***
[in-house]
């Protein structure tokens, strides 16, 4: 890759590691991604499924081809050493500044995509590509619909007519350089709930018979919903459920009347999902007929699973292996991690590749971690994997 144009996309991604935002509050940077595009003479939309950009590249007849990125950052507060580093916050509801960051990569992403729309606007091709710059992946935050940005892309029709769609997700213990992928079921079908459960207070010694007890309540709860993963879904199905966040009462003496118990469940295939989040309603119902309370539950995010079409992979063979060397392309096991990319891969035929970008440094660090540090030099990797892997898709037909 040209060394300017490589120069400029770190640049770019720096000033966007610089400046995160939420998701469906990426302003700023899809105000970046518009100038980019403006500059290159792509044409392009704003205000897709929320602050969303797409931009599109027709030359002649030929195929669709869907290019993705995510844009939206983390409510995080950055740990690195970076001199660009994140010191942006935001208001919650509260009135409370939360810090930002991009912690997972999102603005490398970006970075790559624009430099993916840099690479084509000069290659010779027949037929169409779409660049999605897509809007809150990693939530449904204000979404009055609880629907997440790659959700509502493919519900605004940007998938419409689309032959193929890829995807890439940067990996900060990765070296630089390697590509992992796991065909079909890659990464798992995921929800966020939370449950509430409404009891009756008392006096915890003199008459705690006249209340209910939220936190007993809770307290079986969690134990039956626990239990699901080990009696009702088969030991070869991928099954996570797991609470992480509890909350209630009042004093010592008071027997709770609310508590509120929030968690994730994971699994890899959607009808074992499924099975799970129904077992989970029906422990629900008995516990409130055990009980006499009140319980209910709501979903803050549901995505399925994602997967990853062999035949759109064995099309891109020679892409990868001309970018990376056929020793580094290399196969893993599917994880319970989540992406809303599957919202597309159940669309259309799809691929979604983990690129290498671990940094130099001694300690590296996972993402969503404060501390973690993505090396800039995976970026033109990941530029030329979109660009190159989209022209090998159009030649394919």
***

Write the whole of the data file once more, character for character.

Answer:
[in-house]
């Protein structure tokens, strides 16, 4: 890759590691991604499924081809050493500044995509590509619909007519350089709930018979919903459920009347999902007929699973292996991690590749971690994997 144009996309991604935002509050940077595009003479939309950009590249007849990125950052507060580093916050509801960051990569992403729309606007091709710059992946935050940005892309029709769609997700213990992928079921079908459960207070010694007890309540709860993963879904199905966040009462003496118990469940295939989040309603119902309370539950995010079409992979063979060397392309096991990319891969035929970008440094660090540090030099990797892997898709037909 040209060394300017490589120069400029770190640049770019720096000033966007610089400046995160939420998701469906990426302003700023899809105000970046518009100038980019403006500059290159792509044409392009704003205000897709929320602050969303797409931009599109027709030359002649030929195929669709869907290019993705995510844009939206983390409510995080950055740990690195970076001199660009994140010191942006935001208001919650509260009135409370939360810090930002991009912690997972999102603005490398970006970075790559624009430099993916840099690479084509000069290659010779027949037929169409779409660049999605897509809007809150990693939530449904204000979404009055609880629907997440790659959700509502493919519900605004940007998938419409689309032959193929890829995807890439940067990996900060990765070296630089390697590509992992796991065909079909890659990464798992995921929800966020939370449950509430409404009891009756008392006096915890003199008459705690006249209340209910939220936190007993809770307290079986969690134990039956626990239990699901080990009696009702088969030991070869991928099954996570797991609470992480509890909350209630009042004093010592008071027997709770609310508590509120929030968690994730994971699994890899959607009808074992499924099975799970129904077992989970029906422990629900008995516990409130055990009980006499009140319980209910709501979903803050549901995505399925994602997967990853062999035949759109064995099309891109020679892409990868001309970018990376056929020793580094290399196969893993599917994880319970989540992406809303599957919202597309159940669309259309799809691929979604983990690129290498671990940094130099001694300690590296996972993402969503404060501390973690993505090396800039995976970026033109990941530029030329979109660009190159989209022209090998159009030649394919």